Front Matter The Beginning of the U.S Franklin's Return Troubles After the War The Constitution The First President Washington's Troubles A Wonderful Invention Death of Washington The U.S. Buys Land War With African Pirates Death of Somers The First Steamboat The Gerrymander The War of 1812 "Don't Give Up the Ship" The Star-Spangled Banner Clinton's "Big Ditch" More Land Bought Jackson Stories Jackson's Presidency New Inventions Whitman's Ride The Mormons The First Telegraph The Mexican War The Slavery Quarrel Daniel Webster's Youth Webster's Speeches Early Times in California Discovery of El Dorado Rush to California The Underground Railroad The First World's Fair John Brown's Raid Lincoln's Youth The First Shot The Call to Arms The President's Decision Admiral Farragut The Monitor and Merrimac The Penninsular Campaign Barbara Frietchie Lincoln's Vow The Battle of Gettysburg The Taking of Vicksburg Riots, Raids, and Battles The Burning of Atlanta The March to the Sea Sheridan's Ride The Doings of the Fleet Lee's Surrender Decoration Day Lincoln Stories Lincoln's Rebukes A President's Son A Noble Southerner Hard Times in the South The Atlantic Cable Best Way to Settle Quarrels Our One Hundredth Birthday Gold for Greenbacks A Clever Engineer Death of Garfield The Celebration at Yorktown The Great Statue A Terrible Flood Lynch Law The Great White City The Explosion of the Maine The Battle of Manila Hobson's Brave Deed Surrender of Santiago The Hawaiian Islands The Annexation of Hawaii The Philippine War Assassination of McKinley The Panama Canal Roosevelt's Administration Two Presidents German Views The World War Since the World War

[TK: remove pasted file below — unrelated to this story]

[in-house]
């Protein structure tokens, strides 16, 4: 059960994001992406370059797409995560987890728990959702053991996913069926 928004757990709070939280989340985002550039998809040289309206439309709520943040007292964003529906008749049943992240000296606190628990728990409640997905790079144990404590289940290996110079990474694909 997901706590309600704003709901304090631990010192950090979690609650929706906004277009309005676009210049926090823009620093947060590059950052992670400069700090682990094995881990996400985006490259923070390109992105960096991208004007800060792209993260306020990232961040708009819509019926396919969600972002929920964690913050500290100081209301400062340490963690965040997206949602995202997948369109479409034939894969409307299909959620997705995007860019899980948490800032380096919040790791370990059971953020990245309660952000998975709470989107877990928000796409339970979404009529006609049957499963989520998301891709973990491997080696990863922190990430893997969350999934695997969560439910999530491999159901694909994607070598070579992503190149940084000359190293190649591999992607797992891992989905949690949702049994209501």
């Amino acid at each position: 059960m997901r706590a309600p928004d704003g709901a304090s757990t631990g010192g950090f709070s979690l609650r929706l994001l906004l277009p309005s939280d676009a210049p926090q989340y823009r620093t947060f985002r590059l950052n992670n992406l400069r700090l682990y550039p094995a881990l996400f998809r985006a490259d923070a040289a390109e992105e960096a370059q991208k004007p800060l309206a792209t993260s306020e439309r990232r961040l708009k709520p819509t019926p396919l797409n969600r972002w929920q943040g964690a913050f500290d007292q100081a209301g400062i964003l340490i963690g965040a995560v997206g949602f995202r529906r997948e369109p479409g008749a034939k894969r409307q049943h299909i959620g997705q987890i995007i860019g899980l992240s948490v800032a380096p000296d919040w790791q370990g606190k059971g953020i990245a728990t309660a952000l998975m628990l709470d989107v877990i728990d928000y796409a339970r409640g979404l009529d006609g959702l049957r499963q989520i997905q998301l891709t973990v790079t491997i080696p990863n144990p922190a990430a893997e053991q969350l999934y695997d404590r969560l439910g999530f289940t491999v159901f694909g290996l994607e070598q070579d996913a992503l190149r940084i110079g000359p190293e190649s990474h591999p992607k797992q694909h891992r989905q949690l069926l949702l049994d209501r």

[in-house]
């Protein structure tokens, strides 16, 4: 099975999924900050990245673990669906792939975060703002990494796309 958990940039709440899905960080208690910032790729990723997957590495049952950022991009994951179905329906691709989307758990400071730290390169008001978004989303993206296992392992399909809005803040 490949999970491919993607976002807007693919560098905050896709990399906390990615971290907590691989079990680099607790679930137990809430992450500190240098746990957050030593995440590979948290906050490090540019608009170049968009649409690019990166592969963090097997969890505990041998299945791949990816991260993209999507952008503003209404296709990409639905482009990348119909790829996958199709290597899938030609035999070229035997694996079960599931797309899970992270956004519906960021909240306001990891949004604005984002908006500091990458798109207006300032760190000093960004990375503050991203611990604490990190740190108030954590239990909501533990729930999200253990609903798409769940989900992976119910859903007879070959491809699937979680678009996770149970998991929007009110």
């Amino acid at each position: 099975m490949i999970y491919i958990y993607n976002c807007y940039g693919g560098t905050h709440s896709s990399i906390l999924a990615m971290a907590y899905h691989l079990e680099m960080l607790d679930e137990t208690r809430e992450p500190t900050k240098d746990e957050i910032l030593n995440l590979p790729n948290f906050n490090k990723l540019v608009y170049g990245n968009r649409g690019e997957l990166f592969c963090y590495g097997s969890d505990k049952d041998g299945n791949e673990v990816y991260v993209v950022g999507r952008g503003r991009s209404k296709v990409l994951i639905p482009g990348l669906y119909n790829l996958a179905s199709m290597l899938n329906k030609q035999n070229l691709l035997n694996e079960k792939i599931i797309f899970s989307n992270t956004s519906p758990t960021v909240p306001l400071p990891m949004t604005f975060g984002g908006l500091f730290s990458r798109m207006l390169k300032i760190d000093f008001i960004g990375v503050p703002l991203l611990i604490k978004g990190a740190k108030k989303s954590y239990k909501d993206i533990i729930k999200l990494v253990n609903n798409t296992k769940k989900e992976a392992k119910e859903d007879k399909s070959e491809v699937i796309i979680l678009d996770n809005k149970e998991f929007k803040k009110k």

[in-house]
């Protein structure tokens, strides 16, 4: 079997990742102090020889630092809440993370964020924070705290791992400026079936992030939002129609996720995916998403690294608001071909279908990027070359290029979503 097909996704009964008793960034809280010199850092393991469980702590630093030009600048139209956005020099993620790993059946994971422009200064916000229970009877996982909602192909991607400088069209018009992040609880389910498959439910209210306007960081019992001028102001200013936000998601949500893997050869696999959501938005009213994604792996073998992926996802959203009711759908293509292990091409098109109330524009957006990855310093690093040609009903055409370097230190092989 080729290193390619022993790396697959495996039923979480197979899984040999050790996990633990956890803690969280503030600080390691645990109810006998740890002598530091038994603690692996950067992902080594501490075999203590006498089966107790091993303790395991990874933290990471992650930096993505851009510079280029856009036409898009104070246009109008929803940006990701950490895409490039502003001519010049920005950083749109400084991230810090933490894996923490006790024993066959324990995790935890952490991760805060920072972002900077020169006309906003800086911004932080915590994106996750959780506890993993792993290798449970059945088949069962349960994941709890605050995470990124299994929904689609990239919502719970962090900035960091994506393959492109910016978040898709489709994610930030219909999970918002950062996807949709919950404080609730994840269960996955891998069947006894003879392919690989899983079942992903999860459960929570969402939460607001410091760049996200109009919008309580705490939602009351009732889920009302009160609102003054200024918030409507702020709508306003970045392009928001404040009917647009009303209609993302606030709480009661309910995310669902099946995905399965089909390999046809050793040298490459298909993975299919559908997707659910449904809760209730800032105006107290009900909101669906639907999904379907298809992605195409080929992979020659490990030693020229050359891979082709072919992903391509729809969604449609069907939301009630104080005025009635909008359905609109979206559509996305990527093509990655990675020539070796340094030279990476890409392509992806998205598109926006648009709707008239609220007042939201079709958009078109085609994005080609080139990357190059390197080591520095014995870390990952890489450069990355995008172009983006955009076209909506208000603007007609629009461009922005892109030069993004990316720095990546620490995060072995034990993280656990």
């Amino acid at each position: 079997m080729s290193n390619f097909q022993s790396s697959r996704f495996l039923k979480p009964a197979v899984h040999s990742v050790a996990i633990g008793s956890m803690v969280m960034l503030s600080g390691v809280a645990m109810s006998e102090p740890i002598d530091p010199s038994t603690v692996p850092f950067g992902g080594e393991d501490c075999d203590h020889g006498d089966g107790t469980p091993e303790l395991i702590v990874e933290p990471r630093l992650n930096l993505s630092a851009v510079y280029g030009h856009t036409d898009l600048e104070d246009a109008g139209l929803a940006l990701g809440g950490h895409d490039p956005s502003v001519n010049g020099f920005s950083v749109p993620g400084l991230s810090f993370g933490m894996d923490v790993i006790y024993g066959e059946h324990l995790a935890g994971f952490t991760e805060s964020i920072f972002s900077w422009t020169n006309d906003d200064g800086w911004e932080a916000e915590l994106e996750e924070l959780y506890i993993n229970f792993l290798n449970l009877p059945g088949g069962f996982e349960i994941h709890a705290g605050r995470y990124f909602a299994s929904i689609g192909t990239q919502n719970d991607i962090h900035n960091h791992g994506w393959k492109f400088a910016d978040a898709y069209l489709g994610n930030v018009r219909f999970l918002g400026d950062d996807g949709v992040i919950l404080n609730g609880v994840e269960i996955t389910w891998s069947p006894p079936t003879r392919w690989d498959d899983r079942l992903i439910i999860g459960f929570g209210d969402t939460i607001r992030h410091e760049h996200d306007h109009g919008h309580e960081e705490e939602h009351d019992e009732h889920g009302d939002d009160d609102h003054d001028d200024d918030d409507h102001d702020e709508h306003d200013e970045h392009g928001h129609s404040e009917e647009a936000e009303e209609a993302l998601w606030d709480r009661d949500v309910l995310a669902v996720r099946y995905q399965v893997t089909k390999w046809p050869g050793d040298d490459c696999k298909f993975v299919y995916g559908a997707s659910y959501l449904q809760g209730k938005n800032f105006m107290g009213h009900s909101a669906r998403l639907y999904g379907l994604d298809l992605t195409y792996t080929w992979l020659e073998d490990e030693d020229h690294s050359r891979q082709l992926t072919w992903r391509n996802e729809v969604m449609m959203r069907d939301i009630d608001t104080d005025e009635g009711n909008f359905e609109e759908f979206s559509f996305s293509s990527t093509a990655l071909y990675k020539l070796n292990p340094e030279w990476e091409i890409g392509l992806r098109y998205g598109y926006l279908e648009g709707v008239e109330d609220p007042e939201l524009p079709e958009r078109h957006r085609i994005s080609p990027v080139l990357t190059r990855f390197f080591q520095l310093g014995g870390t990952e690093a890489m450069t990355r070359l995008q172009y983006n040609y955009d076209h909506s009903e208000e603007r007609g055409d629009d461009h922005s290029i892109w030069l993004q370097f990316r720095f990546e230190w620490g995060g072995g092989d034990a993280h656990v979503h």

Story of the Great Republic - Helene Guerber

The First Steamboat

Our greatest trouble during Jefferson's rule was brought about by the war between France and Great Britain. The British did not want the French to have any food from abroad, and, hoping to starve them, said that no vessels should be allowed to enter French ports. The French, to take their revenge, then promptly decreed that no vessels should enter British ports. To make sure these orders should be obeyed, French ships stopped all American vessels to ask where they were going. The British did the same, and moreover, seized any men on board who were born in England, for they said: "Once an Englishman, always an Englishman."